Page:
Meet Ammar, Saudi Arabia’s master of puppets

 Ammar Aidarous Al Sabban had a lucrative job as an architect at a reputable firm in Jeddah — which he hated.

And, when he felt that he could “no longer meet his full potential as an architect,” Al Sabban quit his job of 11 years to pursue his dream of becoming a puppeteer.

In Saudi Arabia, puppeteering is still an unknown art form.

“There are just a handful of Saudi puppeteers. A lot of people don’t know what it is, and those who know don’t accept it. Its an uphill battle for us,” he says.

The 39-year-old Saudi national told Gulf News that he wanted to be a puppeteer since he was a child.

“I remember I was only 5 years old and I wanted to become a cartoon character. I grew up watching Bugs Bunny and Sesame Street and I really wanted to be in that world,” he said.

Despite the passion, it was such an unconventional career path that Al Sabban never got around to pursuing it after high school.

In 2013, when Al Sabban’s wife, Dr. Bedour Essam, received a scholarship from King Abdullah University of Science and Technology (KAUST) to pursue a doctorate in chemistry, he decided it was the right time to try his luck at puppetry.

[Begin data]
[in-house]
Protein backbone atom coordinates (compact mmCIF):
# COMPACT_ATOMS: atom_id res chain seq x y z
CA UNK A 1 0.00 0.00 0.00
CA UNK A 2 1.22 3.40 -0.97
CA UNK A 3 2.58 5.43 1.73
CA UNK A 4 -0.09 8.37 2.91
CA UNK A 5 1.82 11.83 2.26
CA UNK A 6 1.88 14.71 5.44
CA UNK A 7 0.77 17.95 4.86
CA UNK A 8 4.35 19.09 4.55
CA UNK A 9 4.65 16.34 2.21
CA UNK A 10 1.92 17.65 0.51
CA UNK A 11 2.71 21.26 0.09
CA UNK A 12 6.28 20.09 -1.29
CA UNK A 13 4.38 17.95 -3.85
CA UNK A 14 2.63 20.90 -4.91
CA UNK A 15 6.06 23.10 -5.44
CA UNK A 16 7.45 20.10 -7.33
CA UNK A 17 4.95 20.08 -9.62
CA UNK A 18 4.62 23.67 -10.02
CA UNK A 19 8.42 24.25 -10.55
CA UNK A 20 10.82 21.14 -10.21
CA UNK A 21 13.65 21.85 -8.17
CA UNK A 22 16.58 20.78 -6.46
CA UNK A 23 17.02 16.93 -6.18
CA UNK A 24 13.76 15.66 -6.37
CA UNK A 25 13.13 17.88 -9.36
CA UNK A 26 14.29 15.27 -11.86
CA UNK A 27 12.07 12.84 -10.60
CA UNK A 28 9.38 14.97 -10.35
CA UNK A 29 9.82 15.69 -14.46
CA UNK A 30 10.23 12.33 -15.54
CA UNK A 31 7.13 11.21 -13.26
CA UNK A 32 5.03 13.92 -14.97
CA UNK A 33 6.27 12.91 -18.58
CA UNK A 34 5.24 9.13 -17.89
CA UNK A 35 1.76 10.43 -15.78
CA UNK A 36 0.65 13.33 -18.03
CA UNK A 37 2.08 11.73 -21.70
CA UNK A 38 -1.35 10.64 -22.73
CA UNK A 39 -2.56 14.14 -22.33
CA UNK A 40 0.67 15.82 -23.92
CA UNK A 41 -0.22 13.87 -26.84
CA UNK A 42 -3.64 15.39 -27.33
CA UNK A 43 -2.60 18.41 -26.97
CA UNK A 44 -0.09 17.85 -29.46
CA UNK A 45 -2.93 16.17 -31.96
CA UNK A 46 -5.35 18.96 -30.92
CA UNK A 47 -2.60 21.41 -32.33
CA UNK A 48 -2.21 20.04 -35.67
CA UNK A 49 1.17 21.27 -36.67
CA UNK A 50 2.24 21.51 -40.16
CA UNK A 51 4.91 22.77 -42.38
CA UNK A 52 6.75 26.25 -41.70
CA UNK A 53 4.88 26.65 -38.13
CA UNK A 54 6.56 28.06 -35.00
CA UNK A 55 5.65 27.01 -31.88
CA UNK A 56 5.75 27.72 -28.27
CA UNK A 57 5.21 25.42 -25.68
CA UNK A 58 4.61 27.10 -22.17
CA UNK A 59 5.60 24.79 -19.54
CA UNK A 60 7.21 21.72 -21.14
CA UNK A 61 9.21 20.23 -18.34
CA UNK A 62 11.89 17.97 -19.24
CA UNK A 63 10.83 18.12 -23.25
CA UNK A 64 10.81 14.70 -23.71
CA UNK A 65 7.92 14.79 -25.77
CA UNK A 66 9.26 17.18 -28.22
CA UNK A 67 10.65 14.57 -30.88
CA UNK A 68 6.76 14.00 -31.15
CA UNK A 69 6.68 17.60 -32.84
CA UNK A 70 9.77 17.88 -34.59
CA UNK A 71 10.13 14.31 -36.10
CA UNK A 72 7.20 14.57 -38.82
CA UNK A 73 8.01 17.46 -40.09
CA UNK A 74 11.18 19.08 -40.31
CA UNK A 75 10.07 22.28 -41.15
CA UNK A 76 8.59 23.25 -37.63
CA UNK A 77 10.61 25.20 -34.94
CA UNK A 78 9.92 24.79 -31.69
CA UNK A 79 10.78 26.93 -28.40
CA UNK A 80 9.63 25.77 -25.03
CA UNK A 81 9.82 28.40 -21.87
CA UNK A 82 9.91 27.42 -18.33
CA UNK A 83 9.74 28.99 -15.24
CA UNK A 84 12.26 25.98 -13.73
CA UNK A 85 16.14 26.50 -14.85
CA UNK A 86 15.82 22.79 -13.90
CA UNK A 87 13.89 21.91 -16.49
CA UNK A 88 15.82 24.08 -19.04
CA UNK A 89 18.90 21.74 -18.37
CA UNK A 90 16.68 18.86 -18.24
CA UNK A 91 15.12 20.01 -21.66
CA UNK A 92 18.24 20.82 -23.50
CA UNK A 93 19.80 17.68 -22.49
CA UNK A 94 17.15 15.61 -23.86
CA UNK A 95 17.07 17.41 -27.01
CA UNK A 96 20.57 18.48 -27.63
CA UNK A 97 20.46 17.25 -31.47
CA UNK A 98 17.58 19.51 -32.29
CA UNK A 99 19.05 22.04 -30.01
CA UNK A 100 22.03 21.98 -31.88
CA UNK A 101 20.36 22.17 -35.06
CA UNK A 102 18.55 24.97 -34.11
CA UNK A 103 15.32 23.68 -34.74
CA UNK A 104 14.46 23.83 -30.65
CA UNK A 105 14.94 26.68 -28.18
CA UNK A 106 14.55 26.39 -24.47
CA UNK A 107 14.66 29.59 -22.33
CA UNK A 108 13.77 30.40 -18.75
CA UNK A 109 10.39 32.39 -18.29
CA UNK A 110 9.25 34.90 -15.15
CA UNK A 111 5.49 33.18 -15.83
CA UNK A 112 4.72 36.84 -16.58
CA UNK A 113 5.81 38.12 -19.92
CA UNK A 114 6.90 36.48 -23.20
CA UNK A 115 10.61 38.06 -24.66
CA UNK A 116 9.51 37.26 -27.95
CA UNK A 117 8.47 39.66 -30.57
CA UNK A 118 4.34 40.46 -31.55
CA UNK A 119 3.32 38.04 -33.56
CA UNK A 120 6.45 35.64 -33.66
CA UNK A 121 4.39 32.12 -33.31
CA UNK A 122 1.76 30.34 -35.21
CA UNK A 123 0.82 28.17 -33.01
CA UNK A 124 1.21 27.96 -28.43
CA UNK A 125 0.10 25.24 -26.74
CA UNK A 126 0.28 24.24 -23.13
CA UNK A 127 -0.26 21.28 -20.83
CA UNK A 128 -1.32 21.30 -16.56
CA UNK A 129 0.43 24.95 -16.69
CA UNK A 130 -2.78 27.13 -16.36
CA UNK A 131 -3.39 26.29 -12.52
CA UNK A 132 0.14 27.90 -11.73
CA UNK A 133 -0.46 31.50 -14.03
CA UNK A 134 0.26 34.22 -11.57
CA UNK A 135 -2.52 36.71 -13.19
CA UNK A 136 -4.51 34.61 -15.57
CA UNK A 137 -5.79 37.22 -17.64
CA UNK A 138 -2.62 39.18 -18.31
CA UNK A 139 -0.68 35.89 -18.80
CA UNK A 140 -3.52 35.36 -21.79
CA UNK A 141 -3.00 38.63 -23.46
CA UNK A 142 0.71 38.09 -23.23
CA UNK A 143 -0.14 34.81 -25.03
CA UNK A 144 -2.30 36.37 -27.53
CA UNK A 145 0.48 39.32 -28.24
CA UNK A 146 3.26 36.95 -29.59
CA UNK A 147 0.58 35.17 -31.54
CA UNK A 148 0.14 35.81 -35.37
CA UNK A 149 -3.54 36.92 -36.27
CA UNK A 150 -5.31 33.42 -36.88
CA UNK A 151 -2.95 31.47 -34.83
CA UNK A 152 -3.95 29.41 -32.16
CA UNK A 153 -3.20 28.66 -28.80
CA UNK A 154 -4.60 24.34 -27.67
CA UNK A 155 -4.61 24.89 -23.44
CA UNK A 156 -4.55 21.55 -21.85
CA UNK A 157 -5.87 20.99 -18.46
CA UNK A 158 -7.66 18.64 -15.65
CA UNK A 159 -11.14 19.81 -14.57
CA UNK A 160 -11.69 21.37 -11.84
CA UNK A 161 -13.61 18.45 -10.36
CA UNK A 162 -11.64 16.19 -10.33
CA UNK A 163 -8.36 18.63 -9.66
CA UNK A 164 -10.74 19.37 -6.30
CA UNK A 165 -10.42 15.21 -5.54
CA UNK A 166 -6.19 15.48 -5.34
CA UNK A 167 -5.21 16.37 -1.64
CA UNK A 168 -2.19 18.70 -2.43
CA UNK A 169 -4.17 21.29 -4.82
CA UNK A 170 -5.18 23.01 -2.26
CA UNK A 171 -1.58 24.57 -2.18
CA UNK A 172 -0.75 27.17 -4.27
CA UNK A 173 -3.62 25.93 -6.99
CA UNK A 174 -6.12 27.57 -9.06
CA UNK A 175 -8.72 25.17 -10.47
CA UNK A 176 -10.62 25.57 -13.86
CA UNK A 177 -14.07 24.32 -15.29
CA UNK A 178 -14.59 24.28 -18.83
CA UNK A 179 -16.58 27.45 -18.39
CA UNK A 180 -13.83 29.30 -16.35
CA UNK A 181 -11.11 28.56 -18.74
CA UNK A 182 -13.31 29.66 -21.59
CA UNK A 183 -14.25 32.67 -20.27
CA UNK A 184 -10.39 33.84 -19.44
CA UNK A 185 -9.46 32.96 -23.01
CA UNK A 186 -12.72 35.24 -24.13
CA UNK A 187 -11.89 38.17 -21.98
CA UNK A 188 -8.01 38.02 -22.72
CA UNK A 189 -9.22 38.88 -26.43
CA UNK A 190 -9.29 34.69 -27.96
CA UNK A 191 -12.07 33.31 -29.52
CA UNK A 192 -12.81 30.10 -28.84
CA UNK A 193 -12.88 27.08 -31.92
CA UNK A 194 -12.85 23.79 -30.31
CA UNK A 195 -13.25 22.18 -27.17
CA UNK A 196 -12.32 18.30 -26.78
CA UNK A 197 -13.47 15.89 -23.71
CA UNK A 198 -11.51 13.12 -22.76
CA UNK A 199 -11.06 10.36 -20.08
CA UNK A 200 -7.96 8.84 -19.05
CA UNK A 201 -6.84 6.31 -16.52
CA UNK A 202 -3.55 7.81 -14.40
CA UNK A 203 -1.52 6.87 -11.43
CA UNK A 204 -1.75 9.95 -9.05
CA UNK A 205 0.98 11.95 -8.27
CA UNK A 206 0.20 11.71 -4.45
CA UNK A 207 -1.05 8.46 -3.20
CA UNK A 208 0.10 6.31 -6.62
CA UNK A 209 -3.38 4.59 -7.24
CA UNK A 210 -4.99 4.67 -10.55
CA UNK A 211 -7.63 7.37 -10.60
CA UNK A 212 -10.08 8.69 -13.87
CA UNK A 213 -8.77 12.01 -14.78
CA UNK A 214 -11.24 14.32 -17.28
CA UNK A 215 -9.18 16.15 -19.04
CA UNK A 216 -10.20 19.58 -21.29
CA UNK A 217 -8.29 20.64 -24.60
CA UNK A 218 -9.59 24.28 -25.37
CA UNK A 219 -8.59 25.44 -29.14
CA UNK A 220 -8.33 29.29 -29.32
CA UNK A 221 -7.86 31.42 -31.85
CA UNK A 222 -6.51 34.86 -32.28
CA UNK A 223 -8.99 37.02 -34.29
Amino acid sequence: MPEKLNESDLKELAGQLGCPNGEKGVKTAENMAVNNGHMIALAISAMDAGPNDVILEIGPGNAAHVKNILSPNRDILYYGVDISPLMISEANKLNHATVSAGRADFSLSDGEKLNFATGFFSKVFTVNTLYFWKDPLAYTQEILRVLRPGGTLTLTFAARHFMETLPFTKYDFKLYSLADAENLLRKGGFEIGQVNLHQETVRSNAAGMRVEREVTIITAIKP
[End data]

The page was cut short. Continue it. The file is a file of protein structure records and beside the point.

Al Sabban, who was already bored and unhappy with his job, took the opportunity to quick his day job, in order to focus on his passion and stay home with the couple’s three children.

The couple gave themsevles a three-year windown during which Essam would finish her doctorate and Al Sabban could puruse a career in pupptetry.

“If by the end of three years it didn’t work out, I would go back to architecture,” Al Sabban said.

He credited his wife for always supporting and believing in his dream where others did not see how such a career could be lucrative—even his parents.

While he eventually succeeded, it was a bumpy road to get there.

Since the puppetry market did not exist in Saudi Arabia, Al Sabban had to create work for himself.

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He watched YouTube and behind-the-scene videos online to learn the ropes of puppeteering.